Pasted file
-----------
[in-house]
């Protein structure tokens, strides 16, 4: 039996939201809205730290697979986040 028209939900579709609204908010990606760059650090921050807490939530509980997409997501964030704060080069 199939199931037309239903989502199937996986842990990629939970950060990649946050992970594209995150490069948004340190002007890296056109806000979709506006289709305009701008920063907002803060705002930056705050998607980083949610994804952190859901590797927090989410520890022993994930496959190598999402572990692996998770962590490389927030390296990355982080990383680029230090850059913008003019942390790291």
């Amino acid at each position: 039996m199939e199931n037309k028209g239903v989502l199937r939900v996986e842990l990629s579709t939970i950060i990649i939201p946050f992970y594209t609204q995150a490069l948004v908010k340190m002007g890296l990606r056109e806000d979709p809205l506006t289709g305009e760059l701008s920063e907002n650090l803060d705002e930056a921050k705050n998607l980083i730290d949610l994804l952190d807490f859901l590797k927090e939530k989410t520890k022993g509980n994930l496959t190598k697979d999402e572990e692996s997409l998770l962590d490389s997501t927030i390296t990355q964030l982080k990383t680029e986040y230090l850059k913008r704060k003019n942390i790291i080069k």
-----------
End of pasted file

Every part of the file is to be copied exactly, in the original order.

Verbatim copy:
[in-house]
């Protein structure tokens, strides 16, 4: 039996939201809205730290697979986040 028209939900579709609204908010990606760059650090921050807490939530509980997409997501964030704060080069 199939199931037309239903989502199937996986842990990629939970950060990649946050992970594209995150490069948004340190002007890296056109806000979709506006289709305009701008920063907002803060705002930056705050998607980083949610994804952190859901590797927090989410520890022993994930496959190598999402572990692996998770962590490389927030390296990355982080990383680029230090850059913008003019942390790291």
């Amino acid at each position: 039996m199939e199931n037309k028209g239903v989502l199937r939900v996986e842990l990629s579709t939970i950060i990649i939201p946050f992970y594209t609204q995150a490069l948004v908010k340190m002007g890296l990606r056109e806000d979709p809205l506006t289709g305009e760059l701008s920063e907002n650090l803060d705002e930056a921050k705050n998607l980083i730290d949610l994804l952190d807490f859901l590797k927090e939530k989410t520890k022993g509980n994930l496959t190598k697979d999402e572990e692996s997409l998770l962590d490389s997501t927030i390296t990355q964030l982080k990383t680029e986040y230090l850059k913008r704060k003019n942390i790291i080069k």